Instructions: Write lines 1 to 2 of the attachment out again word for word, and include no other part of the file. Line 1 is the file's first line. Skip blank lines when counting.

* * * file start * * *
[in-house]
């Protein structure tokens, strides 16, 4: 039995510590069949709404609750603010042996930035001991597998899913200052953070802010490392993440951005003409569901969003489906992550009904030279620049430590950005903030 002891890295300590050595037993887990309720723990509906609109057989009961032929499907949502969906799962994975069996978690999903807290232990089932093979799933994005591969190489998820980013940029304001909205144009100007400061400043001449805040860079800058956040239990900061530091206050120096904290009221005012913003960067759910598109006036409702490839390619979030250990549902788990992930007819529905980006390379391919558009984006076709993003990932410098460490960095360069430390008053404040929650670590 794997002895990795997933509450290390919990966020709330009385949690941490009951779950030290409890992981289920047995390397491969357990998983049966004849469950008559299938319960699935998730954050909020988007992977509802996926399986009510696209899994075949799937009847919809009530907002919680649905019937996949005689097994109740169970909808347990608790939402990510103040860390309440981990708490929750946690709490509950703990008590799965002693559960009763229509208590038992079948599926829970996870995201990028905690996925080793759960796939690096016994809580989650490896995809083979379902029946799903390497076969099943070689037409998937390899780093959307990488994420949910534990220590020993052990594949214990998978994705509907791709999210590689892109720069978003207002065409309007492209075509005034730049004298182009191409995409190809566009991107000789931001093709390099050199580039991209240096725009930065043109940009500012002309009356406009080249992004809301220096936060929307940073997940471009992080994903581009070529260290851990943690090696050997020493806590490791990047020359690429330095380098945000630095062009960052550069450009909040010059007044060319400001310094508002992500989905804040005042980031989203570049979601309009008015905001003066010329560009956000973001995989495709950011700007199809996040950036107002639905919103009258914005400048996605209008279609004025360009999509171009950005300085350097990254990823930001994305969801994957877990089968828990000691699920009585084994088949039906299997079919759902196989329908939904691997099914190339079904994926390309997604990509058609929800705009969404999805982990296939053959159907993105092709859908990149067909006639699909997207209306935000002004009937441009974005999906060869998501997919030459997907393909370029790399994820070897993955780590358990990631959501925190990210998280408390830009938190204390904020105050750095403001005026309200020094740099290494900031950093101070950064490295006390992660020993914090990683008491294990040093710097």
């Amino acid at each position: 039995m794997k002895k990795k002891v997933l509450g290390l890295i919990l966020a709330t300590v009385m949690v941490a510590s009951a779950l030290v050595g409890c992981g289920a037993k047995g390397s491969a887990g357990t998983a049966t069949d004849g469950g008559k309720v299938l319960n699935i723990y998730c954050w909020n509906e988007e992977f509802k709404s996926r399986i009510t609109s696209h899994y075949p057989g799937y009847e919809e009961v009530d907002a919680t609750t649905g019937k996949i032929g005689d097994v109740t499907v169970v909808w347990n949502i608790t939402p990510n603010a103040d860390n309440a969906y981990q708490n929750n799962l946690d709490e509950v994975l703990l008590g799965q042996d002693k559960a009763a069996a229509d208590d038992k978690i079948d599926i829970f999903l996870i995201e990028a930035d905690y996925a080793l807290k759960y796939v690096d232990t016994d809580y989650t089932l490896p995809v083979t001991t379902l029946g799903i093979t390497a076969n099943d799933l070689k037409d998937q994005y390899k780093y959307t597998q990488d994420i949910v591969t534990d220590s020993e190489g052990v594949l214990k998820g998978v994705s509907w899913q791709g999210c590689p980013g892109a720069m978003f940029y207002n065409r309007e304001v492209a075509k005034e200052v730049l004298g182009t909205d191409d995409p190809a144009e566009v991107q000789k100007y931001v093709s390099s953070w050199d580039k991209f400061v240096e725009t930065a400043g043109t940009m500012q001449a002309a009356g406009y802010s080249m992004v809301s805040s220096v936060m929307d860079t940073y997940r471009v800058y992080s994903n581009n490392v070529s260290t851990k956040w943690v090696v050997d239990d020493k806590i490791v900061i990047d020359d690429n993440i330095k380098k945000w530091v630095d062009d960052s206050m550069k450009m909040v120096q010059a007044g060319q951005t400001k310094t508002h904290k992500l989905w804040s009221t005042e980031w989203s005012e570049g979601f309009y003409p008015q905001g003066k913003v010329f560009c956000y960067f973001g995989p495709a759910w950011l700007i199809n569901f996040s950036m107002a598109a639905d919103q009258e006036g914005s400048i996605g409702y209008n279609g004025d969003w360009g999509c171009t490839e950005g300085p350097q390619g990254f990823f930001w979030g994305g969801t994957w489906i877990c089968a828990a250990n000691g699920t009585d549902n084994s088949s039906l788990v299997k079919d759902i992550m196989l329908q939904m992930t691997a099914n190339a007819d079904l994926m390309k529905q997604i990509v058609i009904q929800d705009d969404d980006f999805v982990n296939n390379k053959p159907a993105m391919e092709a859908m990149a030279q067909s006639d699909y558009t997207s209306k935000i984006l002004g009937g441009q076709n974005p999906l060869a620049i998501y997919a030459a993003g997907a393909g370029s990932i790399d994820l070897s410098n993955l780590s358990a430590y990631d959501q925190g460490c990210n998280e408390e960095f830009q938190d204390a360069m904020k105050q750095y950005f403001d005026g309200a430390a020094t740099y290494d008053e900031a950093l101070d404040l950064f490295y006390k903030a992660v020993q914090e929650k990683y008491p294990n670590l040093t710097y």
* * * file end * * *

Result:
[in-house]
């Protein structure tokens, strides 16, 4: 039995510590069949709404609750603010042996930035001991597998899913200052953070802010490392993440951005003409569901969003489906992550009904030279620049430590950005903030 002891890295300590050595037993887990309720723990509906609109057989009961032929499907949502969906799962994975069996978690999903807290232990089932093979799933994005591969190489998820980013940029304001909205144009100007400061400043001449805040860079800058956040239990900061530091206050120096904290009221005012913003960067759910598109006036409702490839390619979030250990549902788990992930007819529905980006390379391919558009984006076709993003990932410098460490960095360069430390008053404040929650670590 794997002895990795997933509450290390919990966020709330009385949690941490009951779950030290409890992981289920047995390397491969357990998983049966004849469950008559299938319960699935998730954050909020988007992977509802996926399986009510696209899994075949799937009847919809009530907002919680649905019937996949005689097994109740169970909808347990608790939402990510103040860390309440981990708490929750946690709490509950703990008590799965002693559960009763229509208590038992079948599926829970996870995201990028905690996925080793759960796939690096016994809580989650490896995809083979379902029946799903390497076969099943070689037409998937390899780093959307990488994420949910534990220590020993052990594949214990998978994705509907791709999210590689892109720069978003207002065409309007492209075509005034730049004298182009191409995409190809566009991107000789931001093709390099050199580039991209240096725009930065043109940009500012002309009356406009080249992004809301220096936060929307940073997940471009992080994903581009070529260290851990943690090696050997020493806590490791990047020359690429330095380098945000630095062009960052550069450009909040010059007044060319400001310094508002992500989905804040005042980031989203570049979601309009008015905001003066010329560009956000973001995989495709950011700007199809996040950036107002639905919103009258914005400048996605209008279609004025360009999509171009950005300085350097990254990823930001994305969801994957877990089968828990000691699920009585084994088949039906299997079919759902196989329908939904691997099914190339079904994926390309997604990509058609929800705009969404999805982990296939053959159907993105092709859908990149067909006639699909997207209306935000002004009937441009974005999906060869998501997919030459997907393909370029790399994820070897993955780590358990990631959501925190990210998280408390830009938190204390904020105050750095403001005026309200020094740099290494900031950093101070950064490295006390992660020993914090990683008491294990040093710097």